Today many stereotypes are considered politically incorrect and socially unacceptable. We generally understand that assuming a group of individuals all have a trait in common, or assuming that if a person has a certain trait, he or she must belong to a particular group, is often both wrong and insulting. But with various gender stereotypes many of us seem to forget this.
Feminists have generally been successful at making it politically incorrect for women to be stereotyped into a limited role. For example, it’s not PC to say: “women belong in the kitchen” or “women should be at home taking care of the children”. Women’s role in society is now limitless (at least in terms of what’s politically correct and socially acceptable to say). But gender stereotypes do still exist, and not only do they hurt women, but they often hurt men too.
For example, my wife has gotten many compliments on my cooking. No, I don’t mean that she was told: “your husband did a great job on this or that”. I mean it was assumed that she must have made something she didn’t, and she was therefore complimented on the great job she did. Of course when this happens, my wife is quick to give me the credit. But still, oh how wrong an attempt at a compliment can go.
Now I understand that for many couples, the wife may take care of all of the cooking responsibilities, and if they’re happy with that, there’s nothing wrong with it. But there are also many couples today that share cooking responsibilities, so we shouldn’t assume the credit (or blame for that matter) automatically goes to the woman. Here’s an idea. When we’d like to compliment something but aren’t sure who’s responsible for it, we could ask who deserves the credit. Or we could compliment it without specifically attributing the compliment to anyone in particular. For example: “this soup is delicious”.
Something else I’ve noticed is that some people assume women are the only ones who know how to pick out clothes. I try to dress up and look nice for Shabbat, holidays, and other special occasions. And my wife has gotten many compliments on the way I dress. Again, I don’t mean: “your husband looks nice”. I mean: “your husband looks nice, did you pick that out for him?” or “I assume you must have picked that out for him”. This one is particularly insulting. Of course my wife is always quick to share that I’m able to dress myself, but why would people assume that I’m not? Why do some people assume that men are less capable of picking out their own clothes than women? Maybe in some families, the mother lays out clothes for everyone, including her husband. But many men pick out their own clothes. So if we want to compliment the way a man is dressed, let’s try “you look nice” or “nice tie”, and leave it at that.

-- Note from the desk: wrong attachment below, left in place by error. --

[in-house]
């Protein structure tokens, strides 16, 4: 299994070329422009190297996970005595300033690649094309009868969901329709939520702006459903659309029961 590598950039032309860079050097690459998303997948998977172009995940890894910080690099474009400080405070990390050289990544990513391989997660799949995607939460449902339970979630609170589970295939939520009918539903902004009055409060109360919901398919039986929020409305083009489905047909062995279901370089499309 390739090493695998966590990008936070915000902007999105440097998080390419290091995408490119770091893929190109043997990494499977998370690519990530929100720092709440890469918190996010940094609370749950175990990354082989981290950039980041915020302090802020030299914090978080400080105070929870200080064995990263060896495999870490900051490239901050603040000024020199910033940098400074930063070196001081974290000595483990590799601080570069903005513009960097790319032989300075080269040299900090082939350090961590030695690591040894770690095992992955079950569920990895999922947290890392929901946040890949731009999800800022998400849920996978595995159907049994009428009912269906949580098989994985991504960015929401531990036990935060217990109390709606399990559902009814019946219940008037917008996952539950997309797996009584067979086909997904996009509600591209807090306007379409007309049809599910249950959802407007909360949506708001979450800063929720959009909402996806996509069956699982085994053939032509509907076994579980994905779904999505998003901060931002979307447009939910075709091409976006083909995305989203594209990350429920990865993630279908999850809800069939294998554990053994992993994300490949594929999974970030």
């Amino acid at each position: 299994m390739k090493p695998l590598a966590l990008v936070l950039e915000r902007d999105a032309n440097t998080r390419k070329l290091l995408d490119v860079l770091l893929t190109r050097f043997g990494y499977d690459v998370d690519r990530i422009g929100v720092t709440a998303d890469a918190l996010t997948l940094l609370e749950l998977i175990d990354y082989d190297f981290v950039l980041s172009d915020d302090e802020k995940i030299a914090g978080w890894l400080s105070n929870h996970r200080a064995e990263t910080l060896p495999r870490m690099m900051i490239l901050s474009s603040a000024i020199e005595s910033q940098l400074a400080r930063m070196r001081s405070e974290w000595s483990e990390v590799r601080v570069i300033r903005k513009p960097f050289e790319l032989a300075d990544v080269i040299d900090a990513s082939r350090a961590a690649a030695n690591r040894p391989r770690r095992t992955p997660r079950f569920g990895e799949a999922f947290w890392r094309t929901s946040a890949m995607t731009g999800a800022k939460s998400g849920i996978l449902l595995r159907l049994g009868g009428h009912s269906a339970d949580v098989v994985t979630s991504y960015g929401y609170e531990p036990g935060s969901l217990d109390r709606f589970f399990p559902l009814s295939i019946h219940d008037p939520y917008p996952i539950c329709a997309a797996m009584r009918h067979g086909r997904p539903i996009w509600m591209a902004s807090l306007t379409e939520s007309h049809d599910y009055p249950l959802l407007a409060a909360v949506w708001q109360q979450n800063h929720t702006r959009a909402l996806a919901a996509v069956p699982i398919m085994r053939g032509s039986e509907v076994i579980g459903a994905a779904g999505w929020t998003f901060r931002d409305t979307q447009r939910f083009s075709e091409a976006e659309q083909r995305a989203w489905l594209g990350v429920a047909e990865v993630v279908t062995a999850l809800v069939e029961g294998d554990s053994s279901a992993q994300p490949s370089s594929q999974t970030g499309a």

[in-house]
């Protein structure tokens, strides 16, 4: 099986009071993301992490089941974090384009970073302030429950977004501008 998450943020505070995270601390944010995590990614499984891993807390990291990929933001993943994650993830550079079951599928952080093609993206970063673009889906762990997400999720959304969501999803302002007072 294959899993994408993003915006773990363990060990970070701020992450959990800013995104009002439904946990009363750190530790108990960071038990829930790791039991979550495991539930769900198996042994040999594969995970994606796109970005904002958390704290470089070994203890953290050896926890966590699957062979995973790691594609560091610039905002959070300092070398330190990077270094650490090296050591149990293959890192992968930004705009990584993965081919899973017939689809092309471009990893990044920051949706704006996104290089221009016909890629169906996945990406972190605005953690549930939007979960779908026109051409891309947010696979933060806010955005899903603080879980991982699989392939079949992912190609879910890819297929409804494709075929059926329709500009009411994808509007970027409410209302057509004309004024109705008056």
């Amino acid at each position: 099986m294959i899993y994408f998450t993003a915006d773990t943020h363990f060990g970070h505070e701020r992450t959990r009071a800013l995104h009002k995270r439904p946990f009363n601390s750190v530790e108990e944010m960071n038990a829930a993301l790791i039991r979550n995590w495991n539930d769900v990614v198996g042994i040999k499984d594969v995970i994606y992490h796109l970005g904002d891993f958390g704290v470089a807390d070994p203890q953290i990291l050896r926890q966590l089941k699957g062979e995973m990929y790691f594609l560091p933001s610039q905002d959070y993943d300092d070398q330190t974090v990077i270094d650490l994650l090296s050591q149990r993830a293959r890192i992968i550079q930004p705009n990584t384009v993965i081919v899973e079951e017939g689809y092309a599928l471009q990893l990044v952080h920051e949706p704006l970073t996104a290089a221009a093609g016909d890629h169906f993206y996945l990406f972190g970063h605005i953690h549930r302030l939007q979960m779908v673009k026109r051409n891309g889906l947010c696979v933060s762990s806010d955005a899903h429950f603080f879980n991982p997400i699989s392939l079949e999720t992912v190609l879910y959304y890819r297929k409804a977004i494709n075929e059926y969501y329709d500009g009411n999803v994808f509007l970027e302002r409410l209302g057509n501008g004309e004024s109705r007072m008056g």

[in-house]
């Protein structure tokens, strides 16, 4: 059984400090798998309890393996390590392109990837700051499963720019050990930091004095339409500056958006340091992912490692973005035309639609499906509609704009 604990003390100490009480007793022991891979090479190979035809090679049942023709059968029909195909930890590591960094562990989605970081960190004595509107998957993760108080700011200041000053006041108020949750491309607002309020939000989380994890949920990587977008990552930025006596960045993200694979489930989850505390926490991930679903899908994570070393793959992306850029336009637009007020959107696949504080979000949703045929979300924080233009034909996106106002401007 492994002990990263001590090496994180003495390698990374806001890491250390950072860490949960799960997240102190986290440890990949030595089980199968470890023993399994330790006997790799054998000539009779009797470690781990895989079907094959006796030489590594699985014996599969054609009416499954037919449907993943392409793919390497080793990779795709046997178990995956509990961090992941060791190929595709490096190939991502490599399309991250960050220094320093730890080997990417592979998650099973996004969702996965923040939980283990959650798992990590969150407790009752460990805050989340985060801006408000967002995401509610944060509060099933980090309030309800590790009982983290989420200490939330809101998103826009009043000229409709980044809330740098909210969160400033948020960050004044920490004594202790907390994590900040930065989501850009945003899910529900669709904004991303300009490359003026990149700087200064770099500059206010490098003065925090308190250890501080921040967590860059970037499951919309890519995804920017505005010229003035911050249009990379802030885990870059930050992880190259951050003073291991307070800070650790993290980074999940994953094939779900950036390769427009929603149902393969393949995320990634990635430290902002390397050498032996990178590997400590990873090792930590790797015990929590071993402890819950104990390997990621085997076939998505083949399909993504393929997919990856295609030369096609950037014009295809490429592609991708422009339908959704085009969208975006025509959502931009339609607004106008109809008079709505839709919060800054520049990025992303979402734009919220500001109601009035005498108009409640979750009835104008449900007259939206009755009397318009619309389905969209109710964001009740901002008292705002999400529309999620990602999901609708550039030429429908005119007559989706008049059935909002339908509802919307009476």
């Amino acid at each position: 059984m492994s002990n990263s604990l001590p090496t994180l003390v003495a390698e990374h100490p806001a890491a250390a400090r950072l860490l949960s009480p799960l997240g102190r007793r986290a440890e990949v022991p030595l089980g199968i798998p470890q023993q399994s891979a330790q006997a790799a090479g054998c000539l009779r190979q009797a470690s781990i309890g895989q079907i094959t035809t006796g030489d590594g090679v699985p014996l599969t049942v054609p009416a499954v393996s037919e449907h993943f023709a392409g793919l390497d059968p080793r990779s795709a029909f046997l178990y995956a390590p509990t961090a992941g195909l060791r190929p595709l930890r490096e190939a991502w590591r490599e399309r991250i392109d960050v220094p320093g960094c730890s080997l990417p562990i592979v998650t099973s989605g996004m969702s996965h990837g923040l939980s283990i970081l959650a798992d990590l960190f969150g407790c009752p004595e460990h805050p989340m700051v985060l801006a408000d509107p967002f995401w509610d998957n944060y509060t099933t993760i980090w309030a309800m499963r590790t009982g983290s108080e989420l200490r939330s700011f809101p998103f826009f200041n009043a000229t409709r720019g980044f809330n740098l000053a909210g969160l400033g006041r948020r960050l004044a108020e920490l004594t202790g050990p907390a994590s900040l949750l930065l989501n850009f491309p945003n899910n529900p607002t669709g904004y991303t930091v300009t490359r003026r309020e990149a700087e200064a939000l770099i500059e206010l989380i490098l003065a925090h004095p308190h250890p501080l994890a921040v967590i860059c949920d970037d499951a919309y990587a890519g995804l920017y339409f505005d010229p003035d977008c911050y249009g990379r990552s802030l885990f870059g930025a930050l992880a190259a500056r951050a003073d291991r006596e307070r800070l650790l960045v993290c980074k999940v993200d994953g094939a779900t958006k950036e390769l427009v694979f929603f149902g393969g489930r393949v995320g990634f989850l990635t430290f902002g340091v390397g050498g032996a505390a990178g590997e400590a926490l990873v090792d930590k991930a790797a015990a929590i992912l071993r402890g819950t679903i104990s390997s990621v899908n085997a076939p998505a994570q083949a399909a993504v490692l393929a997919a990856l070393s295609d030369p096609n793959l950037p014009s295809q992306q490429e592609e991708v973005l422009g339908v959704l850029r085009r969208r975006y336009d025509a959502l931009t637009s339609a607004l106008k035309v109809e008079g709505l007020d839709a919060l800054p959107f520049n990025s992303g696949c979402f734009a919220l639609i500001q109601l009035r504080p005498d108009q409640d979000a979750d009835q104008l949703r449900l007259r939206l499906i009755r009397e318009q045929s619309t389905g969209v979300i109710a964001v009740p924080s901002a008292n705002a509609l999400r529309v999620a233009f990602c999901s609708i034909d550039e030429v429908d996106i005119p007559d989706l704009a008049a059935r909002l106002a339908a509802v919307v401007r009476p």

I’ll just share one last example of gender stereotypes of which I’ve been victim. Many people seem to assume that mothers take on all of the parenting responsibilities, and that assumption generates many negative consequences. For example, many synagogues (and other institutions) provide changing tables for babies and toddlers in the women’s restroom and not in the men’s. These synagogues want to be welcoming to families with young children and recognize that they should therefore provide a place to change diapers, but they make an incorrect assumption that women are the only ones doing the changing. What about when men bring their children to shul without their wives? What about single fathers? What about fathers who change diapers for any number of reasons?
I am one of many fathers today who changes lots of diapers. I see it as a parent’s responsibility, not just a mother’s. As someone who regularly brings my son to shul, I have on many occasions been in shuls that didn’t have a changing table I could use, and had to find some space on a hallway or coatroom floor to change his diaper. I manage, but it can be uncomfortable for not only my son and me, but also for others who are around. Some synagogues have reasons they can’t provide changing tables and others may not be interested in being welcoming and accommodating to young families. But most places that do want to welcome and attract families with young children and went to the trouble of having a changing table for women to use can provide one for men too if they wanted. Obviously, I think they should.
For the most part, I don’t think anything malicious is intended when people use outdated gender stereotypes that cause harm to me (or others). But lack of malicious intent doesn’t make comments, decisions, or actions, any less annoying, insulting, or difficult to deal with. Gender stereotypes are just like most other stereotypes. They’re often both wrong, and insulting. And obviously, relying on assumptions that are often wrong and insulting can have negative consequences.